As they move to exchange patient information with hospitals and other health care partners, doctors are suffering sticker shock: The vendors of health care software, or electronic health records (EHR), want thousands of dollars to unlock the data so they can be shared. It may take an act of Congress to provide relief. The fees are thwarting the goals of the $30 billion federal push to get doctors and hospitals to digitize health records. The exorbitant prices to transmit and receive data, providers and IT specialists say, can amount to billions a year. And the EHR industry is increasingly reliant on this revenue.
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  • The 'Small Data' Revolution

    Date: February 18th, 2015Source: For the RecordTopics: EHRs
    Before focusing on Big Data—systems that rely on mass amounts of accurate data to intuit connections and causality without significant human programming—health care organizations must get their small data right. Ensuring that EHRs are accurately capturing data, storing it efficiently, and transporting it directly is a necessary precursor to an effective Big Data program.
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  • EHR Business Environment Must Change to Achieve Interoperability

    Date: February 4th, 2015Source: Health Data ManagementTopics: EHRs, Interoperability
    The main challenges for the nation’s health IT interoperability are not technical but business related. That’s the word from former National Coordinators for Health IT speaking in a panel session on Tuesday at ONC’s Annual Meeting in Washington. Farzad Mostashari, M.D., former National Coordinator for HIT and currently CEO of start-up Aledade which partners with independent primary care physicians, warned that business practices among some electronic health records vendors are inhibiting the sharing of health information by restricting information exchange with users of other EHR products.
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  • Patient-Centered Medical Home Reduces Cost, Raises Quality

    Date: February 2nd, 2015Source: HealthIT AnalyticsTopics: Medical Home Model
    The patient-centered medical home (PCMH) is an effective way to reduce healthcare spending while raising quality indicators, says the Patient-Centered Primary Care Collaborative (PCPCC) in a new report. The organization’s annual review of evidence of the impact of the PCMH shows that the model can produce widespread cost cutting, improvements in service utilization, higher patient satisfaction scores, and better access to care for patients in a number of independent studies.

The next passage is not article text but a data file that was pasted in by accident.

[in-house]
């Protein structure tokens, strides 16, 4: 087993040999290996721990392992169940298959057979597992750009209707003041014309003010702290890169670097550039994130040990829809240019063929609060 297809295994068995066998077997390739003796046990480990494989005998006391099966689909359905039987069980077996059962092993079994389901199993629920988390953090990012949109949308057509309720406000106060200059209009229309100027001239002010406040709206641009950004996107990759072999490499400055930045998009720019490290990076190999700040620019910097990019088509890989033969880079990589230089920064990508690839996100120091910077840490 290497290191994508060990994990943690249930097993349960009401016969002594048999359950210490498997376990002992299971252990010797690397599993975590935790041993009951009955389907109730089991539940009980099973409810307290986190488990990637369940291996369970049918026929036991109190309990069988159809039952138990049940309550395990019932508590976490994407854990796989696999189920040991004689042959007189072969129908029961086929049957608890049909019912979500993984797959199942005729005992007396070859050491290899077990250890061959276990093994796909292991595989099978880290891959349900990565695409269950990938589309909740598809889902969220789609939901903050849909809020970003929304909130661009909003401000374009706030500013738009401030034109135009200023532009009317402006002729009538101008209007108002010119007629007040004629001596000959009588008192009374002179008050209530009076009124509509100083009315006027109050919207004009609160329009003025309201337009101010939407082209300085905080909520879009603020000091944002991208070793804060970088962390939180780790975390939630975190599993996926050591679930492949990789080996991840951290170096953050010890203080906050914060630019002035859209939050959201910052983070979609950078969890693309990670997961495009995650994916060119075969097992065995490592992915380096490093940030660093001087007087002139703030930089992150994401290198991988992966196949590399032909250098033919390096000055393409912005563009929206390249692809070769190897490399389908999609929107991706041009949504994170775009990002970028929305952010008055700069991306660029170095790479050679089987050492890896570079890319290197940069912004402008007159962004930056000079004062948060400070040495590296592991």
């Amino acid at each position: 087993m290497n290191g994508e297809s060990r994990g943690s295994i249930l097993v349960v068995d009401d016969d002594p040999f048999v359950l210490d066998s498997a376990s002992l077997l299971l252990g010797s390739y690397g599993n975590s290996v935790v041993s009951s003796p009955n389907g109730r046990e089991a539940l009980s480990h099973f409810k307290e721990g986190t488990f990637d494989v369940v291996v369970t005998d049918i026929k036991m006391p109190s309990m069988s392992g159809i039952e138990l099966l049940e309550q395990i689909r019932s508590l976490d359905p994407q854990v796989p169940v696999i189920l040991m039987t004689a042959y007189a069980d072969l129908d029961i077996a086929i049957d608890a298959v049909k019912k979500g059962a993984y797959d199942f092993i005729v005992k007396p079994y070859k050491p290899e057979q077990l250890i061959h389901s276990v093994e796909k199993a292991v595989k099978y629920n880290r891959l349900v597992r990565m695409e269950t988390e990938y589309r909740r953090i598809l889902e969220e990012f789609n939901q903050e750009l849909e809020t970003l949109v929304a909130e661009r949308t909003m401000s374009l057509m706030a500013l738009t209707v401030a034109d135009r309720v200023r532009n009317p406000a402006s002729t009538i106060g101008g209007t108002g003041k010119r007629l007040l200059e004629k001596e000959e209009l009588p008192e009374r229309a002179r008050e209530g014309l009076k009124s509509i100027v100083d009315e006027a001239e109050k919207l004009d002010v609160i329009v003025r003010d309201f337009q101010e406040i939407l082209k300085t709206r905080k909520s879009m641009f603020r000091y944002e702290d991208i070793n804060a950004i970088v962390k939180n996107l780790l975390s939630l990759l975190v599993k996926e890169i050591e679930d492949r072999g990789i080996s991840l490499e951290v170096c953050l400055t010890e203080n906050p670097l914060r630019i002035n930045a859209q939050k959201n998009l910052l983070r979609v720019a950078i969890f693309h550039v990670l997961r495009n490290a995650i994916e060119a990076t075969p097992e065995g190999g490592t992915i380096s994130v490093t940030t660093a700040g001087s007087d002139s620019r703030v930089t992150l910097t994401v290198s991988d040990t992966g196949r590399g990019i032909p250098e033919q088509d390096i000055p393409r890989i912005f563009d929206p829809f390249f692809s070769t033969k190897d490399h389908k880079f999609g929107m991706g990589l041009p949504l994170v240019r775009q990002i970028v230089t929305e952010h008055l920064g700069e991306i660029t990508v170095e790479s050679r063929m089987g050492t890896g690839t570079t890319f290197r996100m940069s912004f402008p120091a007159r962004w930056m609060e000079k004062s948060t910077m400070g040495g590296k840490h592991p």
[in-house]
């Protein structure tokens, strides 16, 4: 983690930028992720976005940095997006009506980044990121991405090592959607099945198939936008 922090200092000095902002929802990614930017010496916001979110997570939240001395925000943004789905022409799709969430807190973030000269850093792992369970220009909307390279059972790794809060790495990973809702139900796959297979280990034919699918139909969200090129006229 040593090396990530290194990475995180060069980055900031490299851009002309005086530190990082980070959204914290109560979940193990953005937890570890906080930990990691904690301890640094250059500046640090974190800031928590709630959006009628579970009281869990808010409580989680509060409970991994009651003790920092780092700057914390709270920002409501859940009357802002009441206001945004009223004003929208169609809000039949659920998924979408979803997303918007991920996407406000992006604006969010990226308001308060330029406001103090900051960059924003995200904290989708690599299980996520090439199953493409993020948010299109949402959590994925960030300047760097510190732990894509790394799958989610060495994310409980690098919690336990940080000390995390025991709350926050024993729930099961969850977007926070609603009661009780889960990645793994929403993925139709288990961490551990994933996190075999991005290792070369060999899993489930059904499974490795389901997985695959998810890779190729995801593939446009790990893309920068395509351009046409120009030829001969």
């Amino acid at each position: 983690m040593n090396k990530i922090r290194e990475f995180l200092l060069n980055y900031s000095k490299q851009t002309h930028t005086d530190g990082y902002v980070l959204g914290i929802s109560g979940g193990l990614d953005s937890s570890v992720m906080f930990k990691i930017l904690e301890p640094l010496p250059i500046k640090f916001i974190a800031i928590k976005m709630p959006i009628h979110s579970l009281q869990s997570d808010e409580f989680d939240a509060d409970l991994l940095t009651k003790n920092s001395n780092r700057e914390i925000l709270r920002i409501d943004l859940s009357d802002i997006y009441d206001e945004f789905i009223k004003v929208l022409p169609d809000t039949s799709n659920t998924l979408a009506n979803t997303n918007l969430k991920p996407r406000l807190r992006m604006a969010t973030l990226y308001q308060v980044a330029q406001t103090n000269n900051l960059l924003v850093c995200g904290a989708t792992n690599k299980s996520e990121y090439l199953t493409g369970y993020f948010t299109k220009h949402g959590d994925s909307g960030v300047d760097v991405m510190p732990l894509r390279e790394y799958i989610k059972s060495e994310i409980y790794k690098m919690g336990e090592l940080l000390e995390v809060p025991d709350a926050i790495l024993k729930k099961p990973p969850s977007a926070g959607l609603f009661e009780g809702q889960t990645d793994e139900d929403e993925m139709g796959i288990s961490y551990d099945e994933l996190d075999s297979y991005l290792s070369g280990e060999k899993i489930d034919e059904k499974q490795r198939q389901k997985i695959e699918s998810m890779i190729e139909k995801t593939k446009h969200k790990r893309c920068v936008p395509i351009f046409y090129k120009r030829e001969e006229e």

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  • CMS Intends to Modify Requirements for Meaningful Use

    Date: January 29th, 2015Source: The CMS BlogTopics: EHRs, Meaningful Use, Centers for Medicare & Medicaid Services
    The Centers for Medicare & Medicaid Services (CMS) announced their intent to engage in rulemaking to update the Medicare and Medicaid Electronic Health Record (EHR) Incentive Programs beginning in 2015. These intended changes would help to reduce the reporting burden on providers, while supporting the long term goals of the program. CMS is reviewing proposals to realign hospital EHR reporting periods to the calendar year and shorten the EHR reporting period in 2015 to 90 days.
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  • Better, Smarter, Healthier: In historic announcement, HHS sets clear goals and timeline for shifting Medicare reimbursements from volume to value

    Date: January 26th, 2015Source: HHS.govTopics: Centers for Medicare & Medicaid Services
    In a meeting with nearly two dozen leaders representing consumers, insurers, providers, and business leaders, Health and Human Services Secretary Sylvia M. Burwell today announced measurable goals and a timeline to move the Medicare program, and the health care system at large, toward paying providers based on the quality, rather than the quantity of care they give patients.